Police plead with the public to ‘move over’ as East Peoria officer recovers from serious injuries
EAST PEORIA (25 NEWS) - The East Peoria Police officer, whose squad car was hit by a suspected drunk driver late Wednesday, is still hospitalized.
His fellow officer, who was there when the crash happened, is reiterating the message said so often by law enforcement and political leaders in recent years...and that is for motorists to “move over.”
Officer Karson Klyber remains hospitalized after his car was hit from behind Wednesday night on I-74 near the Murray Baker Bridge.
Klyber was called in to help Officer Adam Chittick, who was responding to a separate accident.
Chittick noted several cars were not moving over despite the squad car flashing its bright hazard lights.
Chittick spoke with 25 News about the “Move Over Law,” also known as “Scott’s Law.” It requires drivers to slow down or move over when they are approaching an emergency vehicle with its lights flashing.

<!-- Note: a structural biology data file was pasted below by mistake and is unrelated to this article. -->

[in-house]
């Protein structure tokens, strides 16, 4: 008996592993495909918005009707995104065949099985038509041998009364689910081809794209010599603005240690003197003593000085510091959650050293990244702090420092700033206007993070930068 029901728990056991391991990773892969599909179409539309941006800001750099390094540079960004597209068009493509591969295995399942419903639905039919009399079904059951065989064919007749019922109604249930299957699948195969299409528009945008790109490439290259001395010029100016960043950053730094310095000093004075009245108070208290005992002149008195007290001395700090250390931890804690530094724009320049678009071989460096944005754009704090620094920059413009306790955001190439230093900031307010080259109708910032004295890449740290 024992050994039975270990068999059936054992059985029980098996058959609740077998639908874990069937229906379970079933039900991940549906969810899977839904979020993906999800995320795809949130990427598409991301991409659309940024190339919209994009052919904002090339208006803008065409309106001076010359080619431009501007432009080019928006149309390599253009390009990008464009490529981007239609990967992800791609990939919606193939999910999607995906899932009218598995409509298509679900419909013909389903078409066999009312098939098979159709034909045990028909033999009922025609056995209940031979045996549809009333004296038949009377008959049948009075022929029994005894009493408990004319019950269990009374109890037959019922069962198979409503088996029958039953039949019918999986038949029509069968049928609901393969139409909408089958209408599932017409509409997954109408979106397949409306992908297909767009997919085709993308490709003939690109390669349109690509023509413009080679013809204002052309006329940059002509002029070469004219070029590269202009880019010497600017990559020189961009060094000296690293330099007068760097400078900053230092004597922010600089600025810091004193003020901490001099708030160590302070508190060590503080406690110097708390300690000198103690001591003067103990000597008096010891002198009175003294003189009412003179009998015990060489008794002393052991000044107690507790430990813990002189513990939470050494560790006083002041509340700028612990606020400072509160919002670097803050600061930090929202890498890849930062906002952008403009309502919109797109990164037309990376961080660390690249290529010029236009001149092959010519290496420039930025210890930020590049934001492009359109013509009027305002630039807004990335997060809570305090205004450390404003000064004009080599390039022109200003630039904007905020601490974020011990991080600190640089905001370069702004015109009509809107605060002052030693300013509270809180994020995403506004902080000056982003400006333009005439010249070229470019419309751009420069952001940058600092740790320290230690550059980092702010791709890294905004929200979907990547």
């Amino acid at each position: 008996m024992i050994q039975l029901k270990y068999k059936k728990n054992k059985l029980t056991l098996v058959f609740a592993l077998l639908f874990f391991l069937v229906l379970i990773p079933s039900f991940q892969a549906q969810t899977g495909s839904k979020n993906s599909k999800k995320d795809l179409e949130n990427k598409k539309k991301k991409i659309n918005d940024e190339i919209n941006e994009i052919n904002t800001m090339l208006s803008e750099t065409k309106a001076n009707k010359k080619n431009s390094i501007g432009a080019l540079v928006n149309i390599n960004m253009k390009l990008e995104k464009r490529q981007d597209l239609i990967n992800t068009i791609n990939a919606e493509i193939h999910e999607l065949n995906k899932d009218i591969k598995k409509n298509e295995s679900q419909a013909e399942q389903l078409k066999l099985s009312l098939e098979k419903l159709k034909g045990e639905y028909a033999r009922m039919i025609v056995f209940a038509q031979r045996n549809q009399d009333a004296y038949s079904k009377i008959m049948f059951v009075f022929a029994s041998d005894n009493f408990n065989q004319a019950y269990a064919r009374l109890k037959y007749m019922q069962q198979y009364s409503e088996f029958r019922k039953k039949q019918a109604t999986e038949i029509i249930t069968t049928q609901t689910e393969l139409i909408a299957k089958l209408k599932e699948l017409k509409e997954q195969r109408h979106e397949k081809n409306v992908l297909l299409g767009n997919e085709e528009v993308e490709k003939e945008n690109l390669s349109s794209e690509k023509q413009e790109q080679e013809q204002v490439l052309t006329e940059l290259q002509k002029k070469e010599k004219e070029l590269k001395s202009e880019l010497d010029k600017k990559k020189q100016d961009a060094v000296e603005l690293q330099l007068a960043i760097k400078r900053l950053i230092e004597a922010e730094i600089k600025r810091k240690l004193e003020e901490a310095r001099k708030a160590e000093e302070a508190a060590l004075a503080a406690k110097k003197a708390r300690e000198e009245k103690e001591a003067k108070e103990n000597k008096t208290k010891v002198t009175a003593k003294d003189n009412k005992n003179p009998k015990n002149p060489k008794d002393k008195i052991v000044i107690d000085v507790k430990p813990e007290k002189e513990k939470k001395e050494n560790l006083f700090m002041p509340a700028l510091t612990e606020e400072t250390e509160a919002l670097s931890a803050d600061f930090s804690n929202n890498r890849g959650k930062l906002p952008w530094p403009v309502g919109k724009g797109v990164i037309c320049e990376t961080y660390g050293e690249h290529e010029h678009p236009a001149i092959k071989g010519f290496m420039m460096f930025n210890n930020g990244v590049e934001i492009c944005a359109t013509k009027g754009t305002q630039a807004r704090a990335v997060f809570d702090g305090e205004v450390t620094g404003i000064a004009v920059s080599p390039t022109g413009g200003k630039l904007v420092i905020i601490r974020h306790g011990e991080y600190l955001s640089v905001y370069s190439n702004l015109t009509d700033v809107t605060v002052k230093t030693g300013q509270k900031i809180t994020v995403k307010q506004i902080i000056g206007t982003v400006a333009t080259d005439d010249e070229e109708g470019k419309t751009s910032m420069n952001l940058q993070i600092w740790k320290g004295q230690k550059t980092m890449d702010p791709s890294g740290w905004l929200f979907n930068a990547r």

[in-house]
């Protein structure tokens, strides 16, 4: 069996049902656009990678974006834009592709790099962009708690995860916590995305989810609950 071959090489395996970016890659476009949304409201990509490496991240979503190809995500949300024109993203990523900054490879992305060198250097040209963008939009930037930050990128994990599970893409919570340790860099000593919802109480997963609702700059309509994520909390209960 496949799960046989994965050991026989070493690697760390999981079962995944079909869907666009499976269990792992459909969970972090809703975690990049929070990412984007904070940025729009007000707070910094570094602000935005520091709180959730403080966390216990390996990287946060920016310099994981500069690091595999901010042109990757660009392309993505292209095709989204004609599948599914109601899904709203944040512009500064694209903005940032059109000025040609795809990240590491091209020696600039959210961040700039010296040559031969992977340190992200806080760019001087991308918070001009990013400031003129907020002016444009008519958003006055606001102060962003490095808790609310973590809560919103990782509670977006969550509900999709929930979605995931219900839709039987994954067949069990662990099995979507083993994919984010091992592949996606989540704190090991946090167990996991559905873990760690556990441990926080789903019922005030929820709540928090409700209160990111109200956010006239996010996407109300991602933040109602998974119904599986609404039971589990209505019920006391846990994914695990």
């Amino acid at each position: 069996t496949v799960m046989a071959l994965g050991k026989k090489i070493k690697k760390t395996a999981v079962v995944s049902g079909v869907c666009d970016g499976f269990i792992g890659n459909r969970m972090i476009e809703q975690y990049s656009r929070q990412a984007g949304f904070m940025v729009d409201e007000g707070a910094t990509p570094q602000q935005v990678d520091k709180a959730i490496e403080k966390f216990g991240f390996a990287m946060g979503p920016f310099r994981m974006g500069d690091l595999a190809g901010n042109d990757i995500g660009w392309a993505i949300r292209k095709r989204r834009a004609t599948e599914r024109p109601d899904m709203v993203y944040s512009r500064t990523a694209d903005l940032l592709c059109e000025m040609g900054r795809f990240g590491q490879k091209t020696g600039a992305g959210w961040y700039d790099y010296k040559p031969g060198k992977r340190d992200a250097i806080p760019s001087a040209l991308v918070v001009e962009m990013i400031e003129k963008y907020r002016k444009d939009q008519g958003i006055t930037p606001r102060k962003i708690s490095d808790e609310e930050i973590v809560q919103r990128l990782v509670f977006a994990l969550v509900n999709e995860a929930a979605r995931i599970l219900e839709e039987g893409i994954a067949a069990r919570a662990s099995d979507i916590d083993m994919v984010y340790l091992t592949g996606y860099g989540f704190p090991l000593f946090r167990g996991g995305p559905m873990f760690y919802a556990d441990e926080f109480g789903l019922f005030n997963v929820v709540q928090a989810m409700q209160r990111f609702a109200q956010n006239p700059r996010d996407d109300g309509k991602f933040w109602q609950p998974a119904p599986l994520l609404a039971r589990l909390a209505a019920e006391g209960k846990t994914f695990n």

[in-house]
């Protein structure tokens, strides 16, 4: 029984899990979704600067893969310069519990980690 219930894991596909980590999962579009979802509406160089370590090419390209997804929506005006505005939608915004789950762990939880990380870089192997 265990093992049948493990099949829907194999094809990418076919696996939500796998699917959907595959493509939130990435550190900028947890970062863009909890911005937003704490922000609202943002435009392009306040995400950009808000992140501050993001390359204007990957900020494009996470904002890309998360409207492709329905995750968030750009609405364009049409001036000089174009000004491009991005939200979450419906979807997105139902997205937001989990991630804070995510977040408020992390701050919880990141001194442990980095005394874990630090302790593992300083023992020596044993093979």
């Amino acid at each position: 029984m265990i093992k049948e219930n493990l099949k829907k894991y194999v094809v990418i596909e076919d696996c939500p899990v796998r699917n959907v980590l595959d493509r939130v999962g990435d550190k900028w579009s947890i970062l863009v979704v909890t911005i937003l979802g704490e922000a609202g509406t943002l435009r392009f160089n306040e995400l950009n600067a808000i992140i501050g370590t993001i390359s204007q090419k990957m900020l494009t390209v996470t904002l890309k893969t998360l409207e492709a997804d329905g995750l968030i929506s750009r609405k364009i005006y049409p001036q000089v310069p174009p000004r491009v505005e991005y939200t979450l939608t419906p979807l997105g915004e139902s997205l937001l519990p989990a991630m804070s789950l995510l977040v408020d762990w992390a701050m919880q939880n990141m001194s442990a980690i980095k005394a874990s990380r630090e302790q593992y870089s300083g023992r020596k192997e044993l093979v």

“Drivers need to be aware, and they need to be focusing their attention on the roadway, and not on their phones or other distractions,” said Officer Chittick.
“Those emergency lights are brighter than they ever have been. If you start seeing emergency lights a mile down the road, that’s the time that you should be starting to reduce your speed,” said Chittick.
“Scott’s Law” violators face stiff penalties if they’re found guilty, said Illinois State Police Trooper Haylie Polistina.
“The fines can be anywhere from $250 up to $10,000 for the first offense, and violators can face a suspension of their driver’s license from six months to two years if someone is injured in that crash,” Trooper Polistina said.
Authorities said the driver accused of crashing into the squad car Wednesday night was treated at the hospital for minor injuries. Ashley List, 29, is jailed now for violating “Scott’s Law,” aggravated driving under the influence of alcohol, failure to reduce speed to avoid an accident, and possession of cannabis. List is expected to appear in court Monday.
Meantime, a GoFundMe page has been created to help Officer Klyber. Late Friday afternoon, 444 GoFundMe donors pledged $29,226, just short of its $30,000 fundraising goal.
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